If only network television had half the attitude that the interwebs do. These new show reviews, for example, have more strength than any series they’re writing about:
by the TV.Com Staff
The fall TV season is upon us, and right now you may be wondering what’s worth watching and what’s not worth your time. Which new shows look the most promising, and which ones deserve a spot on your Dead Pool. TV.com is here to help.
We’ve screened the inaugural episodes of nearly every new fall series and compiled multiple (and sometimes contradictory) opinions of each network newbie. Pilots will be pilots, of course, and lots of shows get better once they’ve had a chance to settle in. But for now, first impressions are all that matter.
Below, you’ll find our take on which new network comedies are looking good, bad, average, and just plain ugly. Check back soon for a rundown of the new network dramas!
TIM: I’ll like Anthony Anderson in anything, and I’m not sure there’s anyone who can play this role—black father wants his kids to be more “black”—better than he could. Black-isheasily could’ve focused only on what it means to be black, and much of it does, but it’s the family message that really comes through by the end of Black-ish‘s pilot, and that’s exactly why it could be a surprise hit for ABC. Well, that combined with its post-Modern Family timeslot. I’ll watch more of this.
NOEL: Black-ish isn’t perfect (ditch the voiceover stuff, please) but I’m eager to see what Anderson and showrunner Kenya Barris can do with this series that deals with race and class. Anderson’s great, Tracee Ellis Ross is perfect, and while he’s not as much of a comedic revelation as Andre Braugher was on Brooklyn Nine-Nine last season, Laurence Fishburne is so relaxed that he’s rather infectious.
JEN: Everything that both Tim and Noel said, plus more praise for Black-ish‘s cast. Not only is it full of great individual performers, but there’s an early chemistry within the group—even in the pilot and even with the kids—that makes the show feel real right off the bat. It’s enough to make you wonder why we’re often so forgiving of comedy casts that haven’t “clicked” yet; these guys don’t seem to need the extra time, and I’m eager to see what the show can do.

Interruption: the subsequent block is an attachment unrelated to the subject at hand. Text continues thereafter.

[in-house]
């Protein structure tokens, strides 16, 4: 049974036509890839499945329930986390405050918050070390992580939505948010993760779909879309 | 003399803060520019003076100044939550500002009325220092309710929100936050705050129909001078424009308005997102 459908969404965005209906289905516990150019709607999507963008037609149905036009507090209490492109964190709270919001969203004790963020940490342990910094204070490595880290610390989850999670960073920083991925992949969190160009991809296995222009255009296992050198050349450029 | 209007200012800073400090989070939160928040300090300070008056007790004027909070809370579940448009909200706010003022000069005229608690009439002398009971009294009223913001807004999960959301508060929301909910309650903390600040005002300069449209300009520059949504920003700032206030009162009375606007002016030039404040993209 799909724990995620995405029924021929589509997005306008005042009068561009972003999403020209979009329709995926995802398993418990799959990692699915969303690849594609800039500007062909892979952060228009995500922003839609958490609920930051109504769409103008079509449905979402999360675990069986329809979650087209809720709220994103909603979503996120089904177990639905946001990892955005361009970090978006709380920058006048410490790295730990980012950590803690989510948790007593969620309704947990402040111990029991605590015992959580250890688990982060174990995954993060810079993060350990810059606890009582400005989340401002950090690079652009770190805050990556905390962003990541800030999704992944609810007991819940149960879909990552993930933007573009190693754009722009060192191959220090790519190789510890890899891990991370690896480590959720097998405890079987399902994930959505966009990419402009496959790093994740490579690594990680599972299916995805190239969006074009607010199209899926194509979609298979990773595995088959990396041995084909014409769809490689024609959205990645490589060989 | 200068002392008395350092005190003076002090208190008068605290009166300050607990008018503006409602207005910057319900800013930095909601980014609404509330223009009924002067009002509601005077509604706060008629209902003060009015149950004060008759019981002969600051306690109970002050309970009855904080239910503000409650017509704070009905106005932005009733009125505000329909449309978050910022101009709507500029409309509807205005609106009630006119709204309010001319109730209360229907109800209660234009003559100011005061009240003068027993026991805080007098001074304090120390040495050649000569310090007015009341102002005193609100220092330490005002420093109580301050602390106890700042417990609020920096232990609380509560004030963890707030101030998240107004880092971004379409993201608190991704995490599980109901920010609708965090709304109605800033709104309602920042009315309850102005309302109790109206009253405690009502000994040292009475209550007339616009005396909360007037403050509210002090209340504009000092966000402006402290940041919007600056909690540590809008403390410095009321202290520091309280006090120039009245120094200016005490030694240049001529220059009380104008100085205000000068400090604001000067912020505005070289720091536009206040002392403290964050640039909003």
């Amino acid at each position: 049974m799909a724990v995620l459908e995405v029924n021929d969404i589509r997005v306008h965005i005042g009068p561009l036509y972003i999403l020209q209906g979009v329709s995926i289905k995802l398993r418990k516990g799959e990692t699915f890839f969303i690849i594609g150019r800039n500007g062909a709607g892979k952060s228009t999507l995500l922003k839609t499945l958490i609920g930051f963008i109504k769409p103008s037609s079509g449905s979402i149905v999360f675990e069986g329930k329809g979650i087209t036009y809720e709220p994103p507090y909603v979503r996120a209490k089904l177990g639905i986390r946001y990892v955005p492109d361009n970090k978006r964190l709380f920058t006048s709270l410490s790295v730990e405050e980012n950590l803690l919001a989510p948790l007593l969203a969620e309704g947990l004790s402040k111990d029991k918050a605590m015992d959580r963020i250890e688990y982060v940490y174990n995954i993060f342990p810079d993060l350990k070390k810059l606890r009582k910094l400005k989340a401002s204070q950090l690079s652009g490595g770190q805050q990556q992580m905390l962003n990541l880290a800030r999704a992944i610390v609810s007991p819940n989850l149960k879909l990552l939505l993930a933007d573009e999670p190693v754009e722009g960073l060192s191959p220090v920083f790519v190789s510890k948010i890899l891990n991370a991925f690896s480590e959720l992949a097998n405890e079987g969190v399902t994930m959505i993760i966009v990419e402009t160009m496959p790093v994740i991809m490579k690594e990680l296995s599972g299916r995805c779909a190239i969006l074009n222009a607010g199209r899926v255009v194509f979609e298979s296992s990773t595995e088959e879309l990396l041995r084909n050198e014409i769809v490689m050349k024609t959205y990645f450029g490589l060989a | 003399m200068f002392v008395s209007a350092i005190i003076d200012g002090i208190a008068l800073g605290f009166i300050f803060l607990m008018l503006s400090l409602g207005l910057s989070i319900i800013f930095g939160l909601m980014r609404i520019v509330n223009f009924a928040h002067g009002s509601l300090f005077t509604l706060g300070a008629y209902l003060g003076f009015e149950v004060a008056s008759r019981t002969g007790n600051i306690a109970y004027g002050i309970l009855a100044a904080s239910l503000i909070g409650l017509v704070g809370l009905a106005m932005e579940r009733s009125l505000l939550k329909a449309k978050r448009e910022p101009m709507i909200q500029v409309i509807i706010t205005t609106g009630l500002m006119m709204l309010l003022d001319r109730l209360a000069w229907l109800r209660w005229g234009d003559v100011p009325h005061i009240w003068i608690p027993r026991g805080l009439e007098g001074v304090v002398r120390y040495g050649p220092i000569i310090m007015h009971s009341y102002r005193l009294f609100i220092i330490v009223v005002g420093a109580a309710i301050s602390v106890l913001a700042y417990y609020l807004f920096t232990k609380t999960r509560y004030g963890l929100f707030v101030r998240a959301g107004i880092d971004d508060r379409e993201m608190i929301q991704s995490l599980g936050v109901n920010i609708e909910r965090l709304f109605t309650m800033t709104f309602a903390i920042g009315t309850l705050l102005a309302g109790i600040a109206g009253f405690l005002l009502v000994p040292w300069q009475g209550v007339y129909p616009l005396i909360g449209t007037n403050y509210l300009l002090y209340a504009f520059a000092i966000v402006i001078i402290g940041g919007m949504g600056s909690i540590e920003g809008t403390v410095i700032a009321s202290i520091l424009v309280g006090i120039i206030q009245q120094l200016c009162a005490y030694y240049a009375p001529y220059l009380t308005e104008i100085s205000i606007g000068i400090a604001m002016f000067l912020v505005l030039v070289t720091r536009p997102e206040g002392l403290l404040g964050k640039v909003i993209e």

KAITLIN: I’ll admit that Selfie, despite its stupid but actually fitting title, isn’t the worst thing I’ve ever seen in my life, and I genuinely like the way it wants to take down superficial American culture by poking at how ridiculous it has become. But even though the pilot was better than I expected it to be, it wasn’t really good. Similarly, Karen Gillan’s American accent isn’t awful, but it will certainly take you by surprise if you’re accustomed to her natural Scottish one. And maybe I’m slightly biased because I would like to see more of John Cho on Sleepy Hollow, but I think he deserves better than this show.
JEN: Based on the somewhat-thin premise—a shallow, social-media-obsessed Internet star attempts to fix her image and make some friends after an embarrassing video goes viral—I was ready to hate everything about Selfie. And the pilot is full of annoying, predictable, and trope-y elements, plus some cheeky allusions to My Fair Lady, on which the show is loosely based. But it’s not nearly as irritating as I thought it would be, and Karen Gillan and John Cho have potential as an “two different people who can each learn from the other” pairing. Bottom line: It’s starting on a really short leash, and I’m not sure how it will ever evolve beyond its initial set-up, but I can be convinced to watch a few more episodes.
TIM: The first several minutes of Selfie‘s pilot are so unbearably terrible that even when it gets slightly better (it’s still awful) toward the end, it’s too late. You’ll still be so furious over hearing about “likes,” “hashtags,” and “pushing up the girls” that nothing will ever make it better. Eliza Dooley is one of the worst characters to arrive on television in a long time, and watching Karen Gillan embody such a wretched person is painful. I want to watch Selfie like I want to watch people take photos of themselves at the 9/11 Memorial. Please, no more social media shows.